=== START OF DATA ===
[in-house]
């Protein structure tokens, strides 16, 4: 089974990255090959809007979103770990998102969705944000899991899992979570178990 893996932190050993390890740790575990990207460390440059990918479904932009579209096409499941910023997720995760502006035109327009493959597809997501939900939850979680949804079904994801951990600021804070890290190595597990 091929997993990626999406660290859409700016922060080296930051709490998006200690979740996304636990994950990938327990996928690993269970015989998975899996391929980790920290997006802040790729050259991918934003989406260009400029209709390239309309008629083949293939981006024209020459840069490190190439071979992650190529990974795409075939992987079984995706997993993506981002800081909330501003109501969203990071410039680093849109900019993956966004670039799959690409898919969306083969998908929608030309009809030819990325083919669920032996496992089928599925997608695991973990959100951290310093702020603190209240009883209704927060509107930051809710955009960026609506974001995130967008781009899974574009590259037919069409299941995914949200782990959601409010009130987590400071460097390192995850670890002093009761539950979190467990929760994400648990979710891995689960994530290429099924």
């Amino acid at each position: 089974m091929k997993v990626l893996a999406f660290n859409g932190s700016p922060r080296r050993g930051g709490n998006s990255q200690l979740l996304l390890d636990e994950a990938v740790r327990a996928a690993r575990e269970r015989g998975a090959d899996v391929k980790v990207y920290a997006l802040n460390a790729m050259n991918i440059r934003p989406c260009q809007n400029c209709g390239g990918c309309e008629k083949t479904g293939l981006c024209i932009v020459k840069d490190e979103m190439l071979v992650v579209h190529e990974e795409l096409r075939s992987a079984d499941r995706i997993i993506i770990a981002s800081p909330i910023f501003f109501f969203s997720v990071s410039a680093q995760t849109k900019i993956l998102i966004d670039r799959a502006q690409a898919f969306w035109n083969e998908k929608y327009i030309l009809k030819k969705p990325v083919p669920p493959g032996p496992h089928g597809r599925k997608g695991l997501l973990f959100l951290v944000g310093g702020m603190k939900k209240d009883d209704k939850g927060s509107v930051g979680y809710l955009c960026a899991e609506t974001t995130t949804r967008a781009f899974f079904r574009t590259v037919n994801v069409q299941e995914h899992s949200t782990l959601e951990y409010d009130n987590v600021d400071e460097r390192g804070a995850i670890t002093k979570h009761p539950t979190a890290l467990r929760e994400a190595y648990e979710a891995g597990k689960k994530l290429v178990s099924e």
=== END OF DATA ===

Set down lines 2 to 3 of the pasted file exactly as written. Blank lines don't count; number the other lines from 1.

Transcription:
């Protein structure tokens, strides 16, 4: 089974990255090959809007979103770990998102969705944000899991899992979570178990 893996932190050993390890740790575990990207460390440059990918479904932009579209096409499941910023997720995760502006035109327009493959597809997501939900939850979680949804079904994801951990600021804070890290190595597990 091929997993990626999406660290859409700016922060080296930051709490998006200690979740996304636990994950990938327990996928690993269970015989998975899996391929980790920290997006802040790729050259991918934003989406260009400029209709390239309309008629083949293939981006024209020459840069490190190439071979992650190529990974795409075939992987079984995706997993993506981002800081909330501003109501969203990071410039680093849109900019993956966004670039799959690409898919969306083969998908929608030309009809030819990325083919669920032996496992089928599925997608695991973990959100951290310093702020603190209240009883209704927060509107930051809710955009960026609506974001995130967008781009899974574009590259037919069409299941995914949200782990959601409010009130987590400071460097390192995850670890002093009761539950979190467990929760994400648990979710891995689960994530290429099924």
């Amino acid at each position: 089974m091929k997993v990626l893996a999406f660290n859409g932190s700016p922060r080296r050993g930051g709490n998006s990255q200690l979740l996304l390890d636990e994950a990938v740790r327990a996928a690993r575990e269970r015989g998975a090959d899996v391929k980790v990207y920290a997006l802040n460390a790729m050259n991918i440059r934003p989406c260009q809007n400029c209709g390239g990918c309309e008629k083949t479904g293939l981006c024209i932009v020459k840069d490190e979103m190439l071979v992650v579209h190529e990974e795409l096409r075939s992987a079984d499941r995706i997993i993506i770990a981002s800081p909330i910023f501003f109501f969203s997720v990071s410039a680093q995760t849109k900019i993956l998102i966004d670039r799959a502006q690409a898919f969306w035109n083969e998908k929608y327009i030309l009809k030819k969705p990325v083919p669920p493959g032996p496992h089928g597809r599925k997608g695991l997501l973990f959100l951290v944000g310093g702020m603190k939900k209240d009883d209704k939850g927060s509107v930051g979680y809710l955009c960026a899991e609506t974001t995130t949804r967008a781009f899974f079904r574009t590259v037919n994801v069409q299941e995914h899992s949200t782990l959601e951990y409010d009130n987590v600021d400071e460097r390192g804070a995850i670890t002093k979570h009761p539950t979190a890290l467990r929760e994400a190595y648990e979710a891995g597990k689960k994530l290429v178990s099924e």